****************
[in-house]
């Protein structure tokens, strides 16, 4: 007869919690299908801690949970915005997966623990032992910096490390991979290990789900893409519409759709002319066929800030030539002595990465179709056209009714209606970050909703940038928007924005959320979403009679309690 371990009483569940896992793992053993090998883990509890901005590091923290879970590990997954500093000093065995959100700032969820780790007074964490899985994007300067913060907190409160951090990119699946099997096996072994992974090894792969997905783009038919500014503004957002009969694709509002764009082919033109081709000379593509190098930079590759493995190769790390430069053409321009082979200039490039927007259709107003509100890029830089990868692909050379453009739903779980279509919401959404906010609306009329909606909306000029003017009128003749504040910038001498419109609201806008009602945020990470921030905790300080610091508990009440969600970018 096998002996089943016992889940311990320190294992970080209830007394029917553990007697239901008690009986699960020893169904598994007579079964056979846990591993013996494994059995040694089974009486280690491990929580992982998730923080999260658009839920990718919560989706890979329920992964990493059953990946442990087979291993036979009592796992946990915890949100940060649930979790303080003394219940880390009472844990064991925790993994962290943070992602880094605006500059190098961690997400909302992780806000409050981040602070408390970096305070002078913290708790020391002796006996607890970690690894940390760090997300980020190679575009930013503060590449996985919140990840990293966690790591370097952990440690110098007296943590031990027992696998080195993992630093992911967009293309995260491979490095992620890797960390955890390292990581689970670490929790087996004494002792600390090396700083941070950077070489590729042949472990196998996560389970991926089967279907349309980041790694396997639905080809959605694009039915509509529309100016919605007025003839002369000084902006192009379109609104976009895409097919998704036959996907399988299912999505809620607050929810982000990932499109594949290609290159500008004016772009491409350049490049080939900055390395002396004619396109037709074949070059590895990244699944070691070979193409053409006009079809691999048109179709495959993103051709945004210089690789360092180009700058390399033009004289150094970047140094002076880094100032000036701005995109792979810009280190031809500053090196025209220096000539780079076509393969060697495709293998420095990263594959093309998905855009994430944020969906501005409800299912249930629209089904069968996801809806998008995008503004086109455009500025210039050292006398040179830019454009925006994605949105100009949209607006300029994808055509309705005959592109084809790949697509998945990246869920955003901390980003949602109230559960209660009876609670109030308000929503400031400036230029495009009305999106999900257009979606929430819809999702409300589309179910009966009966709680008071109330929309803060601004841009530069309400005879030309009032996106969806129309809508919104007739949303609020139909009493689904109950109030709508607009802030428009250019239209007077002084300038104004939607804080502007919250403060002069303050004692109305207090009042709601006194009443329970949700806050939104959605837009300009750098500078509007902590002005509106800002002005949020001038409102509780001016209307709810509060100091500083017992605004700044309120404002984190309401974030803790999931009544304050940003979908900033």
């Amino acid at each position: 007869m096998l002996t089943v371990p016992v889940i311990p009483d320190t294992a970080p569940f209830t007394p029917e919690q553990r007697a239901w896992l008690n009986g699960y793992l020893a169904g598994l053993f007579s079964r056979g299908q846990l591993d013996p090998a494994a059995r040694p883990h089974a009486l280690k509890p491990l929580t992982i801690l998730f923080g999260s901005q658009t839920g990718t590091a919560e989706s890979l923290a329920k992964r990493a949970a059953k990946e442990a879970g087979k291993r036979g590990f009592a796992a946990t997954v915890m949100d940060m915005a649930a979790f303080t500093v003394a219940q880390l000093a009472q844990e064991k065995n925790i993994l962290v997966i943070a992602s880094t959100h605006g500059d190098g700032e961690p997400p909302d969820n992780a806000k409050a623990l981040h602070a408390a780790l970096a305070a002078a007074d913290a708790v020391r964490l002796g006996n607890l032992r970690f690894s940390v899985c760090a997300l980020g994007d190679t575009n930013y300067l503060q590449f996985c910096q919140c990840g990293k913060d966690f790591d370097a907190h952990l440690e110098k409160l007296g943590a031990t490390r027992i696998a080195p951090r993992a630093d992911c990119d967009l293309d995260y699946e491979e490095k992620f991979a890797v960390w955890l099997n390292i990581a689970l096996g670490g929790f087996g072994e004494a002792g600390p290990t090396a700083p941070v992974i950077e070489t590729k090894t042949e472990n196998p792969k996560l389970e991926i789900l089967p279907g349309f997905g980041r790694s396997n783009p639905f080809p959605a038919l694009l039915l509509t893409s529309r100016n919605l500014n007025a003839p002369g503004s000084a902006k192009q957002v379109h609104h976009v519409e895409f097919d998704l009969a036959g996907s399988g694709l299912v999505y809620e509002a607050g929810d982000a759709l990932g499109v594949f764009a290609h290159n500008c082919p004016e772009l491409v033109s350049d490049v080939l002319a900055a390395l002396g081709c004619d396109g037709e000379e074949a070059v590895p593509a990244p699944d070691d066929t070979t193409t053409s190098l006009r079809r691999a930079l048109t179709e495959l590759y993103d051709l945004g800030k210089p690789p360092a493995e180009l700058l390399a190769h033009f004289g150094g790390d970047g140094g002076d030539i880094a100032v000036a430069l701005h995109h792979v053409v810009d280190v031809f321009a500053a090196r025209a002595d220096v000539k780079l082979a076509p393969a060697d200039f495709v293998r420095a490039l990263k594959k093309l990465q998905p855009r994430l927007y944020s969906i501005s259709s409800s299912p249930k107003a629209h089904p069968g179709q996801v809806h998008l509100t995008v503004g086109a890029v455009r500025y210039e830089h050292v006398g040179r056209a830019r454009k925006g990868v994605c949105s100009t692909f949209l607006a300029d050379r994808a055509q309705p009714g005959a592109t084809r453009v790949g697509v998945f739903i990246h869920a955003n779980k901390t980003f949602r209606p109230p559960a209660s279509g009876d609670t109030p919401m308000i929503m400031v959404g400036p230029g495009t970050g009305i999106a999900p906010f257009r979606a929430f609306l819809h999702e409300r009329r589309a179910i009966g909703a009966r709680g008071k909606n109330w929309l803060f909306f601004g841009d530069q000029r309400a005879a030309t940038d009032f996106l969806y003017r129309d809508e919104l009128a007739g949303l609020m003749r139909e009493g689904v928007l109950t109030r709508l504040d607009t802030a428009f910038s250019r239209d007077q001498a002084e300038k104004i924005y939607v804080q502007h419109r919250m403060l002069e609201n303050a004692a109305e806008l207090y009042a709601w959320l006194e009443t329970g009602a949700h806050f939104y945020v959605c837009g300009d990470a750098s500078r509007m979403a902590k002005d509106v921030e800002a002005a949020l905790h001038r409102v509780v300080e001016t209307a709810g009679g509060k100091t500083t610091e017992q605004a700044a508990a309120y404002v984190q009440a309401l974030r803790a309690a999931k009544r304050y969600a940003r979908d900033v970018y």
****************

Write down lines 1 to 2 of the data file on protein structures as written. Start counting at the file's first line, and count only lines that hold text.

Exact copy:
[in-house]
């Protein structure tokens, strides 16, 4: 007869919690299908801690949970915005997966623990032992910096490390991979290990789900893409519409759709002319066929800030030539002595990465179709056209009714209606970050909703940038928007924005959320979403009679309690 371990009483569940896992793992053993090998883990509890901005590091923290879970590990997954500093000093065995959100700032969820780790007074964490899985994007300067913060907190409160951090990119699946099997096996072994992974090894792969997905783009038919500014503004957002009969694709509002764009082919033109081709000379593509190098930079590759493995190769790390430069053409321009082979200039490039927007259709107003509100890029830089990868692909050379453009739903779980279509919401959404906010609306009329909606909306000029003017009128003749504040910038001498419109609201806008009602945020990470921030905790300080610091508990009440969600970018 096998002996089943016992889940311990320190294992970080209830007394029917553990007697239901008690009986699960020893169904598994007579079964056979846990591993013996494994059995040694089974009486280690491990929580992982998730923080999260658009839920990718919560989706890979329920992964990493059953990946442990087979291993036979009592796992946990915890949100940060649930979790303080003394219940880390009472844990064991925790993994962290943070992602880094605006500059190098961690997400909302992780806000409050981040602070408390970096305070002078913290708790020391002796006996607890970690690894940390760090997300980020190679575009930013503060590449996985919140990840990293966690790591370097952990440690110098007296943590031990027992696998080195993992630093992911967009293309995260491979490095992620890797960390955890390292990581689970670490929790087996004494002792600390090396700083941070950077070489590729042949472990196998996560389970991926089967279907349309980041790694396997639905080809959605694009039915509509529309100016919605007025003839002369000084902006192009379109609104976009895409097919998704036959996907399988299912999505809620607050929810982000990932499109594949290609290159500008004016772009491409350049490049080939900055390395002396004619396109037709074949070059590895990244699944070691070979193409053409006009079809691999048109179709495959993103051709945004210089690789360092180009700058390399033009004289150094970047140094002076880094100032000036701005995109792979810009280190031809500053090196025209220096000539780079076509393969060697495709293998420095990263594959093309998905855009994430944020969906501005409800299912249930629209089904069968996801809806998008995008503004086109455009500025210039050292006398040179830019454009925006994605949105100009949209607006300029994808055509309705005959592109084809790949697509998945990246869920955003901390980003949602109230559960209660009876609670109030308000929503400031400036230029495009009305999106999900257009979606929430819809999702409300589309179910009966009966709680008071109330929309803060601004841009530069309400005879030309009032996106969806129309809508919104007739949303609020139909009493689904109950109030709508607009802030428009250019239209007077002084300038104004939607804080502007919250403060002069303050004692109305207090009042709601006194009443329970949700806050939104959605837009300009750098500078509007902590002005509106800002002005949020001038409102509780001016209307709810509060100091500083017992605004700044309120404002984190309401974030803790999931009544304050940003979908900033």